Glucose in the blood comes from 2 sources. The first is what one eats and the second is from the liver. In diabetes the liver makes too much glucose and it is insulin that helps control it. When it comes to infections , then there are stress hormones like cortisol and adrenaline that tell the liver to make even more glucose, which is why the levels go up in the face of an infection. When a patient presents with high glucose readings during an infection, then it is either because they were an undiagnosed diabetic or pre-diabetic, or has what we call stress hyperglycemia(high glucose levels as a results of the infection, but settles back to normal when the infection has cleared). In terms of sorting out which one he has, time will tell, but sometimes if a test called an HbA1c is done at the time, then it can help, as it would normally be raised if he has undiagnosed diabetes for a while beforehand. If he is diabetic then he should see a dietician regarding food choices.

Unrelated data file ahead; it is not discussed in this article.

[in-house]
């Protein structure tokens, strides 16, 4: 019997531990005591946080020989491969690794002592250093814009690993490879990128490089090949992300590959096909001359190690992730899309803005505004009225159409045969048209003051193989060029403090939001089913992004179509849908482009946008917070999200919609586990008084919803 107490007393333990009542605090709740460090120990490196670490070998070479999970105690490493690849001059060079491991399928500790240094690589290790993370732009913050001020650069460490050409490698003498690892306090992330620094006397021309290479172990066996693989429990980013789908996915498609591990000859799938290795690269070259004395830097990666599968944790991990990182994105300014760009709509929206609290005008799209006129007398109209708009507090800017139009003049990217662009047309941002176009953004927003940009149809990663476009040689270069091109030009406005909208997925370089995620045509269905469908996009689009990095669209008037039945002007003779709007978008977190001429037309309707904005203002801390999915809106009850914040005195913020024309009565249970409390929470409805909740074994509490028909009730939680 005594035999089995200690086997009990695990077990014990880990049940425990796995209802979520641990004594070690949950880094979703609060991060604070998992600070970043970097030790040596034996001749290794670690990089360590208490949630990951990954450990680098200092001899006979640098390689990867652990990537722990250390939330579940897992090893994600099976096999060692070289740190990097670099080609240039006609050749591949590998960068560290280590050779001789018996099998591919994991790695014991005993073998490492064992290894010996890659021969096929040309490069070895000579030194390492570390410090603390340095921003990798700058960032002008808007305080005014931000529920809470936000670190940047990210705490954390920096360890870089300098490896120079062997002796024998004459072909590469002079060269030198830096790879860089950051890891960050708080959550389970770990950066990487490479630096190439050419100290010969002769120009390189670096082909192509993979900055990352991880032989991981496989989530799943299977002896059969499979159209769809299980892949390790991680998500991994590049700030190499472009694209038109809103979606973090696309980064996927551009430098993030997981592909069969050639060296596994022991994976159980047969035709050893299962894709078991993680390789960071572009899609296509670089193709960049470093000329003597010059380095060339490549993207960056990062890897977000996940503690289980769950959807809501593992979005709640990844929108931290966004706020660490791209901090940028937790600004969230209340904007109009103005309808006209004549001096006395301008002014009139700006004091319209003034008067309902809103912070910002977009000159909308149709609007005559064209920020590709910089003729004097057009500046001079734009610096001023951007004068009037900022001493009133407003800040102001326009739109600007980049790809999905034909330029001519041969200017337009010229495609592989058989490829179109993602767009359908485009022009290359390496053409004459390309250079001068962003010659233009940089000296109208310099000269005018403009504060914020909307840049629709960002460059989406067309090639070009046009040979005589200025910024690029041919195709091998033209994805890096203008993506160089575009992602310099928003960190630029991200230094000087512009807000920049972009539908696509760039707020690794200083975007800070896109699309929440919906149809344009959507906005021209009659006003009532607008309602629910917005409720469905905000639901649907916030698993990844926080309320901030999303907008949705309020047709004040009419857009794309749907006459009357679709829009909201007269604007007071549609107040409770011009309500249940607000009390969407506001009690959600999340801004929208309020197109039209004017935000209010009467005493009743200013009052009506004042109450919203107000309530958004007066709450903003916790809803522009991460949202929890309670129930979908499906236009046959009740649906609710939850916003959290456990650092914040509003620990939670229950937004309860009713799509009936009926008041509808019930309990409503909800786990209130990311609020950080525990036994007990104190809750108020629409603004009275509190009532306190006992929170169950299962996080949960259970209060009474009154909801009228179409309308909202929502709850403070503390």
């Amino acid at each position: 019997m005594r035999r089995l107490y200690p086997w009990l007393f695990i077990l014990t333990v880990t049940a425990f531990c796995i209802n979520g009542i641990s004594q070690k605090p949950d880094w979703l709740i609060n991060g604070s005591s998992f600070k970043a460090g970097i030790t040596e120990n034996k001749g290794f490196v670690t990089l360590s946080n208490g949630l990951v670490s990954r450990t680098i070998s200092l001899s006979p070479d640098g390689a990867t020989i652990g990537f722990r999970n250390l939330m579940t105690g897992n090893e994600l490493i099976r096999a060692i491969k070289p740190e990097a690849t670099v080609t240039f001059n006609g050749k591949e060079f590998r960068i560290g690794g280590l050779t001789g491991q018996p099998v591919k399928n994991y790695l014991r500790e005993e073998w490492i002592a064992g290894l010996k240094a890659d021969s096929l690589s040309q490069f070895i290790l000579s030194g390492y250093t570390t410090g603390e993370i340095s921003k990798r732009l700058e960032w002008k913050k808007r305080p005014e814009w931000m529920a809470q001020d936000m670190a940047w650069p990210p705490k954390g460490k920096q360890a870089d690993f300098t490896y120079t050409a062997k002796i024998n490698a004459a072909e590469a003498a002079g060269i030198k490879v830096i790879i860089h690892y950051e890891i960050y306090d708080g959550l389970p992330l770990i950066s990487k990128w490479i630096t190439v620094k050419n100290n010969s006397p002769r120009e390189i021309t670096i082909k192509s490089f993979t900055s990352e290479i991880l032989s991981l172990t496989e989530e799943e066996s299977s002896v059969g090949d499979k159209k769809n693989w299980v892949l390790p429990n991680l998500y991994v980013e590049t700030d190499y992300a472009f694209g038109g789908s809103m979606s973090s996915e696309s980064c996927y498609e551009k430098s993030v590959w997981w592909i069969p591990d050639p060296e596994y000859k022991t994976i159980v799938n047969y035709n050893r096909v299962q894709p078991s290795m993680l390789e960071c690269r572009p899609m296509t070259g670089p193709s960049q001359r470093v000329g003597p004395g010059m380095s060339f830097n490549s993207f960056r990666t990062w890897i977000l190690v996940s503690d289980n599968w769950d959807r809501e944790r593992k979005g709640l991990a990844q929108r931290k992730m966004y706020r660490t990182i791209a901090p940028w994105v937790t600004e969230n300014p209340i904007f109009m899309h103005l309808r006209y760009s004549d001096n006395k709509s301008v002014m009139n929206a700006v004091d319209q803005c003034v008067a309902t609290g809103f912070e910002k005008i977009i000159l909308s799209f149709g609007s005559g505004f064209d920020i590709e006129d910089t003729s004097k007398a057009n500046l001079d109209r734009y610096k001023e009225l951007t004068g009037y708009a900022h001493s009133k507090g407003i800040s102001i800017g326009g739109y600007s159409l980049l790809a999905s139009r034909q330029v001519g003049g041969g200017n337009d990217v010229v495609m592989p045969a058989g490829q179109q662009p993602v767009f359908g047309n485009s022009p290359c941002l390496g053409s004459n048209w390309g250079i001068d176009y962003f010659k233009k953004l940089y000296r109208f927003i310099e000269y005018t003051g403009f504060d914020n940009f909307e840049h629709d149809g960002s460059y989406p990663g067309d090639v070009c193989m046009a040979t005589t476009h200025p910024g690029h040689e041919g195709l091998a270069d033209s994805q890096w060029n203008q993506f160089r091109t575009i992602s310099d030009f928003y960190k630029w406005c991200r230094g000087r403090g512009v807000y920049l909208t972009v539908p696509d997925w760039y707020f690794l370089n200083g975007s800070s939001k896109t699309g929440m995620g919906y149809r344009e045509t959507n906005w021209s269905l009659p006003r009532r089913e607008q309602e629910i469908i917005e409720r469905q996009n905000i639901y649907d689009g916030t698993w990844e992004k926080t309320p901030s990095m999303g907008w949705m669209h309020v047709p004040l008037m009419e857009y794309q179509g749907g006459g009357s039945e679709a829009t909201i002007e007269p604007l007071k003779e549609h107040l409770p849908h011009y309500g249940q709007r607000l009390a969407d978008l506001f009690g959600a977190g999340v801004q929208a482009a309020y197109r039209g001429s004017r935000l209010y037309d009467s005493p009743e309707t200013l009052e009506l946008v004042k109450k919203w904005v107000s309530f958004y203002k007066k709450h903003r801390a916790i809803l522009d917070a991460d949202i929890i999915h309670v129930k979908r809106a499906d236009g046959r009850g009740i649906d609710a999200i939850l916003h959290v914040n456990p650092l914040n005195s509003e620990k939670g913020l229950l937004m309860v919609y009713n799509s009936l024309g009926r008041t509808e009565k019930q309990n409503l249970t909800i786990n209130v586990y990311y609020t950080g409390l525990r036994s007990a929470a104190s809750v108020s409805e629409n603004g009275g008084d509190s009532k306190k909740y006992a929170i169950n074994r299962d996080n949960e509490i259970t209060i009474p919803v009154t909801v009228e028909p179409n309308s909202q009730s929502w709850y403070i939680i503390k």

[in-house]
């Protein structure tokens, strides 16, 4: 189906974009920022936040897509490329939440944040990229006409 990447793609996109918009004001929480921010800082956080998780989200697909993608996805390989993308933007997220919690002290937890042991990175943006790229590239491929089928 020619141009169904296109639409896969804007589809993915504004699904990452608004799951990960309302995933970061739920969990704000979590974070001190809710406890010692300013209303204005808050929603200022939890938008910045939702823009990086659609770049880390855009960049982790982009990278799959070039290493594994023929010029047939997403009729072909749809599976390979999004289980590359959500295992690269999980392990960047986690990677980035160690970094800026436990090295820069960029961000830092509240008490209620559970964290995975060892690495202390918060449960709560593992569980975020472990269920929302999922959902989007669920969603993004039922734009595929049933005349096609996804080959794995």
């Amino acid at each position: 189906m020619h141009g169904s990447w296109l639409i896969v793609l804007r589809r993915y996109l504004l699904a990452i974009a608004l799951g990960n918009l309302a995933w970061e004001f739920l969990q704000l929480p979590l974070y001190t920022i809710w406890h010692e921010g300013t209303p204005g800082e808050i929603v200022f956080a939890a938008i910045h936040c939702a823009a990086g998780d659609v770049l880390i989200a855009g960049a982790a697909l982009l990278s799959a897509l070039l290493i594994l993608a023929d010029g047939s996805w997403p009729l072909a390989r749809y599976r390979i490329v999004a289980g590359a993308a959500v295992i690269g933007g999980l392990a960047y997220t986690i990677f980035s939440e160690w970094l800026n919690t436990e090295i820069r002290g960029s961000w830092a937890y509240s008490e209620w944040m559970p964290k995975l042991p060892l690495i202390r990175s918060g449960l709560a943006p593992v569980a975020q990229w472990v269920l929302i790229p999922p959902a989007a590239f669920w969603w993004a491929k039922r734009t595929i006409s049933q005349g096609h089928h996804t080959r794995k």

The information provided does not constitute a diagnosis of your condition. You should consult a medical practitioner or other appropriate health care professional for a physical exmanication, diagnosis and formal
advice. Health24 and the expert accept no responsibility or liability for any damage or personal harm you may suffer resulting from making use of this content.